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It's gone from January/February (according to Donald Tusk's account of conversations with Theresa May) to March in a couple of weeks. At this point given how things keep on changing the only meaningful thing will be the actual act of invoking article 50.

Anything else just amounts to meaningless words that seem to change on an almost daily basis.

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Germany calls halt to Facebook’s WhatsApp info slurp

Vimes
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This only applies to Germany though? What about the rest of the EU?

A month on and the best the ICO can do is regurgitate the same press release from back in August.

https://twitter.com/ICOnews/status/780746235082862592

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Vodafone UK blocks bulk nuisance calls. Hurrah!

Vimes
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Meanwhile over at Three they're apparently more concerned with their attempts to push targeted advertising and promoting it as ad-blocking, rather than provide anything really useful such as this...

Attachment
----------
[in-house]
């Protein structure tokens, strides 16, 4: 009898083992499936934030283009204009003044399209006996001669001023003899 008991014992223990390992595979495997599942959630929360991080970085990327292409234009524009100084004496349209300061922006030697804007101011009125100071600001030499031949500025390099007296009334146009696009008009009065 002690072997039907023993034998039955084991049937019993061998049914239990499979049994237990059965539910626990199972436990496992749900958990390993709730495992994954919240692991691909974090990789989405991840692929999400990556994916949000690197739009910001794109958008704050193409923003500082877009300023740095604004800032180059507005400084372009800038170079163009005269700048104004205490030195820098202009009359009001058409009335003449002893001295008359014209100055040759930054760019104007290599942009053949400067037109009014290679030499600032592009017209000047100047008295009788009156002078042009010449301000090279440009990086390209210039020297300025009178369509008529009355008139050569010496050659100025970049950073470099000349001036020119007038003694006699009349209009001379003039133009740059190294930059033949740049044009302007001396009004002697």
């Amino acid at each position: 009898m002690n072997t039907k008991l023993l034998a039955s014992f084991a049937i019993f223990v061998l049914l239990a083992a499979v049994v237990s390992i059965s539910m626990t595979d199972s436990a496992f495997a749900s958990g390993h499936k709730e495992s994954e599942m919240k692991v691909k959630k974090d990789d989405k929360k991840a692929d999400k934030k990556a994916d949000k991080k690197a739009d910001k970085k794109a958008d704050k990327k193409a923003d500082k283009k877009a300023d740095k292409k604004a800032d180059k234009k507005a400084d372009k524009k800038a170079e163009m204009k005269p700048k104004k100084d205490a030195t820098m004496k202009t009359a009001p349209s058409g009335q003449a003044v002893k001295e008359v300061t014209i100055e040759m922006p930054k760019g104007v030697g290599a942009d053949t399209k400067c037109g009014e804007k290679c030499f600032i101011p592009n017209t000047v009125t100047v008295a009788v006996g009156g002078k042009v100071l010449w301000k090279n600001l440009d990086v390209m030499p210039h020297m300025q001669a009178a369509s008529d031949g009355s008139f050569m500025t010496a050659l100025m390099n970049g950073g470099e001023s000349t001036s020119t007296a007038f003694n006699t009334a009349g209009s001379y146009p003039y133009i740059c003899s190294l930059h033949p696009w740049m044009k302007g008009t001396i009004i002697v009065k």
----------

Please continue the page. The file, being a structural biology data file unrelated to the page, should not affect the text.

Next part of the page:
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Samsung wants your exploding Galaxy Note 7. Have a new one instead

Vimes
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Any word on when we'll actually be able to buy one of these in the UK?

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EU 'net neutrality' may stop ISPs from blocking child abuse material

Vimes
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Re: @Alexander Hanff 1 @Charles 9

Perhaps I should have phrased things more carefully. What I was intending to refer to was the part of the process that involves the transit of communications on systems outside the local network being used by the end user.

Such 'clueless users' would presumably be content to simply use the router provided by the ISP.